PACKING HOUSE FIRE AT PETROLIA
Specially Written for FIRE AND WATER ENGINEERING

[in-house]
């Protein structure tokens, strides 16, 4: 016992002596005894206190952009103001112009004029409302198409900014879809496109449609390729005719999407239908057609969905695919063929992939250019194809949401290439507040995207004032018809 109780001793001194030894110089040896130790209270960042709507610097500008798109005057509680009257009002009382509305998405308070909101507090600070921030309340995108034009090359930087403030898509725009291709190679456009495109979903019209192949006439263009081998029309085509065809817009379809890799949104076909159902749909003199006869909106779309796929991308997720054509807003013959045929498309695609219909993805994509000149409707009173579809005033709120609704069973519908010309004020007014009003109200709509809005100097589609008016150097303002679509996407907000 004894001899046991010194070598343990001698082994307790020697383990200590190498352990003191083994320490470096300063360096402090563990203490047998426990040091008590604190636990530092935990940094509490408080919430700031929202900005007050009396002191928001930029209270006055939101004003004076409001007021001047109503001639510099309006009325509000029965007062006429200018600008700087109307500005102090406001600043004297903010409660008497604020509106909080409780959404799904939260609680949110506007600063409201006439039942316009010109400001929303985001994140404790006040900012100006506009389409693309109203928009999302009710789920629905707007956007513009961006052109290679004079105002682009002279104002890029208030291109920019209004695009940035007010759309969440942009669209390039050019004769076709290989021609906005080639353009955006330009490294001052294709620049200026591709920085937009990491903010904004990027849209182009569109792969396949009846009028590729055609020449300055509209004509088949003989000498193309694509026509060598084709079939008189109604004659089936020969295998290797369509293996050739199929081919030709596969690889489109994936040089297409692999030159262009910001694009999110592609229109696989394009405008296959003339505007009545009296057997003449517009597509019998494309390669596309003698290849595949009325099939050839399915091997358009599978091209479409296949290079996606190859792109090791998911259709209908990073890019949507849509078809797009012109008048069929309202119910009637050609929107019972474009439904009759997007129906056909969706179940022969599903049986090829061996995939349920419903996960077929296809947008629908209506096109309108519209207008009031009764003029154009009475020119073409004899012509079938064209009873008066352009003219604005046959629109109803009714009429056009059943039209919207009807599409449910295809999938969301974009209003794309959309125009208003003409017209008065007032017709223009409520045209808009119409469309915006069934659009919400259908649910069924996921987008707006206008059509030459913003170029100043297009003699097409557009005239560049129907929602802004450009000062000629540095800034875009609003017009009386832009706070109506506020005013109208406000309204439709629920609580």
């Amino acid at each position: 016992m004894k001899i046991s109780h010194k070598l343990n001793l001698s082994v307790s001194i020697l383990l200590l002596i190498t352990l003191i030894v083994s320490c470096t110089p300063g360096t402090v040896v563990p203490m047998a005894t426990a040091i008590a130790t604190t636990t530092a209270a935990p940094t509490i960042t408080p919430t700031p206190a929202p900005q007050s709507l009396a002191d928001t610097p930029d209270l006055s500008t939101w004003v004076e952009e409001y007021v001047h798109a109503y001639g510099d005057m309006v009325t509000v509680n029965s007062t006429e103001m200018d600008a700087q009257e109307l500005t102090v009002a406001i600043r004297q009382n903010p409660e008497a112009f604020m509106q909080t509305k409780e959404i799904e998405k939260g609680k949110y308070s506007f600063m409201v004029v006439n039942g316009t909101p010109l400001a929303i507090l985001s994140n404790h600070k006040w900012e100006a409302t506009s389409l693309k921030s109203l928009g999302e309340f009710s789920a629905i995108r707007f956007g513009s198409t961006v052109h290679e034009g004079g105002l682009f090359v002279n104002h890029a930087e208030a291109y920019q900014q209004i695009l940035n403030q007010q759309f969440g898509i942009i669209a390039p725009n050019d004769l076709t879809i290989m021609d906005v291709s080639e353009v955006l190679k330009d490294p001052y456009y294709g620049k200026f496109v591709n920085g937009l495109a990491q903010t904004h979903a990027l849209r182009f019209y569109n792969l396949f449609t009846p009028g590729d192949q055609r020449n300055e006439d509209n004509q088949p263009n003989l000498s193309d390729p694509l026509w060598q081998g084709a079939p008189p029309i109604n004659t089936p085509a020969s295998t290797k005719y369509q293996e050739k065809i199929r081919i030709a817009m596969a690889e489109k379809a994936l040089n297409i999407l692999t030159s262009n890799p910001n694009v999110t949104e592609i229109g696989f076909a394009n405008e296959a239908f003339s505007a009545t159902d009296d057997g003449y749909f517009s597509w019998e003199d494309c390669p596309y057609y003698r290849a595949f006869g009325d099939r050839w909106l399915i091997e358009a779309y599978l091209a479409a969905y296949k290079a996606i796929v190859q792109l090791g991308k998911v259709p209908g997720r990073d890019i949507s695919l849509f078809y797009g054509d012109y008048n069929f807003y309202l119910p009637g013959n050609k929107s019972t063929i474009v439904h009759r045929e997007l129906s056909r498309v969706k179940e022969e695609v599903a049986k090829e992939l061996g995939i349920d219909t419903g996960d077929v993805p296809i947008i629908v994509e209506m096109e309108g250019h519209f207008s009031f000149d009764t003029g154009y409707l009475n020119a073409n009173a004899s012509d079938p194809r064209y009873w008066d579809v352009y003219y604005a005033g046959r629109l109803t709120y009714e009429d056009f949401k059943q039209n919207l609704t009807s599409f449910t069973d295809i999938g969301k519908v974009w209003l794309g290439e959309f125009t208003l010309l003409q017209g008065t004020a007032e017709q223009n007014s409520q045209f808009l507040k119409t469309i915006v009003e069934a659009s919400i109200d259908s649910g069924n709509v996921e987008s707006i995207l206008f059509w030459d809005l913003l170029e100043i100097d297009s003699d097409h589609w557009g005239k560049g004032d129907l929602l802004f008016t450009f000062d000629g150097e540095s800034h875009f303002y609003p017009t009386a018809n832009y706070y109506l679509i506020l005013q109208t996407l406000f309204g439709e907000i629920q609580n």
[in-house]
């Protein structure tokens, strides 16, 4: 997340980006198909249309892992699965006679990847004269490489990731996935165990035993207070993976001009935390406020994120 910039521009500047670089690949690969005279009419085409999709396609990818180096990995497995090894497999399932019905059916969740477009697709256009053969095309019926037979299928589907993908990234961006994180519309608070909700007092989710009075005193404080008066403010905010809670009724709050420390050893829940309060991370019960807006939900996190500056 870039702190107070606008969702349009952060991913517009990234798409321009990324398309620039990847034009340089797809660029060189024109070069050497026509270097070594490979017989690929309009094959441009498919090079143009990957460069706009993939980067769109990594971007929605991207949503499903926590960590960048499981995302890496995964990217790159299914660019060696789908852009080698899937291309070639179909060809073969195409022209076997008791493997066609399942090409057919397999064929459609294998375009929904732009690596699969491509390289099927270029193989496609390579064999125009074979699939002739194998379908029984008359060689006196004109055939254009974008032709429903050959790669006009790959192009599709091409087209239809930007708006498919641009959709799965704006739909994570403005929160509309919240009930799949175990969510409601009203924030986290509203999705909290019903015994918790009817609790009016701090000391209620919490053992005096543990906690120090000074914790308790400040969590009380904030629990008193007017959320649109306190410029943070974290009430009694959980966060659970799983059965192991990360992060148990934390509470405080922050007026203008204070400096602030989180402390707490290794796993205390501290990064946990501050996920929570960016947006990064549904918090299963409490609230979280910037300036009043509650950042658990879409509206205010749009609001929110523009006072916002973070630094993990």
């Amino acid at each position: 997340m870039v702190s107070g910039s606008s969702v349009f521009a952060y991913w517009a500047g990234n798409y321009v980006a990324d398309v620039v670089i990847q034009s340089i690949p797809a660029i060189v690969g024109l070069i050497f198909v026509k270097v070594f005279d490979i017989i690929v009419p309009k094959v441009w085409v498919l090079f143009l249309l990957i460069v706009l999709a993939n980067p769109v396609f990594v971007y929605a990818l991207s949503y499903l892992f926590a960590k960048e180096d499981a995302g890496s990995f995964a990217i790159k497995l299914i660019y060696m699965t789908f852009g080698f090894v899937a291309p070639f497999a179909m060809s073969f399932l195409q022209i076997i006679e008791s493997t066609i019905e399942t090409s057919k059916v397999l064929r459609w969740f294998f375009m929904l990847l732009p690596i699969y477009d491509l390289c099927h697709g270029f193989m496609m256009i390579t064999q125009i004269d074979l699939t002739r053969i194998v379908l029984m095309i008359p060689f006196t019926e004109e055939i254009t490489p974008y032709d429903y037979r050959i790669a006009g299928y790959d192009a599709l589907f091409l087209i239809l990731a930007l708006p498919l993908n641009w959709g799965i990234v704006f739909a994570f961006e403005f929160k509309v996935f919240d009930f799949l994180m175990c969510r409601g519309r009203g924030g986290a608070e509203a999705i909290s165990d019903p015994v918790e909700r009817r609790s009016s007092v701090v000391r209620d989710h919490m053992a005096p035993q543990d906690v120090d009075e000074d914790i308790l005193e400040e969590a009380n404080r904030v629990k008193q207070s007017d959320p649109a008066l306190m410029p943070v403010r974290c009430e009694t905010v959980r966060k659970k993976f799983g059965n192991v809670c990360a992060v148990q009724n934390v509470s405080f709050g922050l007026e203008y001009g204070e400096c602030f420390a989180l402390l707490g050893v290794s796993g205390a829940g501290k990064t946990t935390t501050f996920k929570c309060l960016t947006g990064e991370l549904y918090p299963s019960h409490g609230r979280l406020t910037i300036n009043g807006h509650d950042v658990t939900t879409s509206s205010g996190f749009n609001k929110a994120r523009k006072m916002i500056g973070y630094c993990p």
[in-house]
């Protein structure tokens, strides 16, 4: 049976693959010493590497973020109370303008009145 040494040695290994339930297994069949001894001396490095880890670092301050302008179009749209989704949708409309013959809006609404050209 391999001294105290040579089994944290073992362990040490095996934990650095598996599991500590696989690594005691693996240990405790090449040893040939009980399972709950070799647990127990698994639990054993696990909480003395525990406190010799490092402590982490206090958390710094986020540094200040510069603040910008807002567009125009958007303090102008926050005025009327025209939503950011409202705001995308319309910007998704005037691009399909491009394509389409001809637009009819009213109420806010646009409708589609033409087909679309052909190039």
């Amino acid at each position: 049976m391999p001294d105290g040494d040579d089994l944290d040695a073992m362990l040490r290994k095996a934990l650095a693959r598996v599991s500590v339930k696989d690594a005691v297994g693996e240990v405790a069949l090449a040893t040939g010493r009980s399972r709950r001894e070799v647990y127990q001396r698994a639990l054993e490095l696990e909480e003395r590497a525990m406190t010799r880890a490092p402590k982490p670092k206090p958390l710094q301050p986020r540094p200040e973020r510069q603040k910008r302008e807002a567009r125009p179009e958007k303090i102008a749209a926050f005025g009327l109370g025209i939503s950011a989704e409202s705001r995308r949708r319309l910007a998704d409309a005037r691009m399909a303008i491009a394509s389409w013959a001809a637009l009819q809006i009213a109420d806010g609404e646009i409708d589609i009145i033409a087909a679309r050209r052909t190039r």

On October 31, about 2 o’clock a. m., the big plant of the Petrolia, Ont., Packing company was discovered to be on fire. When the alarm was given, the flames were issuing from the elevatorshaft and the singeing-flue on the north side of the building. They soon reached the middle of the building, and within a very short time the lard refuting and the killing rooms on the south side were involved. The fire department, under Chief li. Preston, turned out very promptly and found a very hot fire at the foot of the stairway, up which, and the elevator shaft the flames rushed as if they were flues. Two streams were immediately thrown on the fire—one on the stairway at its base; the other on the third and top floors. The latter stream was so judiciously directed that it saved the hogpens and engine rooms. Beyond the singeing room on to the east front were the cold storage floors, with the icehouse at the northeast end separated by a narrow yard from the main building. Four other lines of hose were run to the front of the building, and these streams were doing good work and would probably have saved the first floor, if, the south wall had not collapsed and fallen on, and buried the hose, thereby rendering them useless. Added to that misfortune was the lack of a sufficient high water pressure to do thoroughly effective work on such a fierce fire, whose flames were fed by a large Quantity of highly inflammable material, the grease from which had soaked into the floors during the three years that the plant has been in existence. As it was, the firemen did well to save the hogpens, the engine rooms and machinery and the icehouse—-the last with very great difficulty. The main building. with its machinery, was a total loss, but most of the office furniture was saved. The north wall was the first to fall; the collapse of those on the cast and south soon followed, completing the ruin. The fire, however, continued to burn fiercely in the basement. The total loss was not less than $125,000. The origin of the fire is not known; by some it was thought to have been set by incendiaries. But what could he the motive for such a crime cannot even he guessed at. The watchman on the premises declares that he had made his usual round, and fifteen minutes before the fire broke, out had passed the stairway and the etevatorshaft, but had not seen any sign of fire. The night fireman in the hoilerhouse, also, saw no trace of fire in his neighborhood, nor anyone near the place. Chief E. Preston states that during the fire the department “used six streams and two steamers, a hook and ladder truck and 2,000 feet of hose. There were two hydrants in the yard, with engine connections on an eight-inch ntaitt, and on the street were two more hydrants on a twelve-inch main, with thirty-seven pounds pressure. The front, or main building faced on the railroad tracks, and, of course, no water mains were there. Across the track the large works of the Standard Oil company are situated, and there arc oil wells on the north and south. No outside help was asked for, and we worked hard for seven hours. The walls were of brick; the building was four stories high, with no cross-walls. There were pine floors laid on cedar timbers, with holts through the bricks into the ends of the timbers. The fire certainly started in the elevator shaft and spread to the floors above.” Petrolia is a very fiery oil town, with a fire area of forty acres, on which stand, besides some brick business buildings, two and four stories high, a large number of wooden structures, whose roofs are of wood laid in mortar, and many oil derricks, tanks, and wells. Its fire department consists of thirty members, of whom two are paid full time, and three part time, the rest being volunteers. The equipment is as follows: Steamers, two; hand engine; hook and ladder trucks, two (one in reserve! ; hose carriage, four; chemical extinguishers, three; chief’s buggy; hose, rubber, good, 2,100 feet, inferior boo feet, cotton, good, 530 feet, inferior, 100 feet; fire alarm, bell and whistle. The source of the water supply is the lake, eleven miles from the business centre; too hydrants are set, and the fire pressure is from twenty-five pounds to thirty-seven pounds.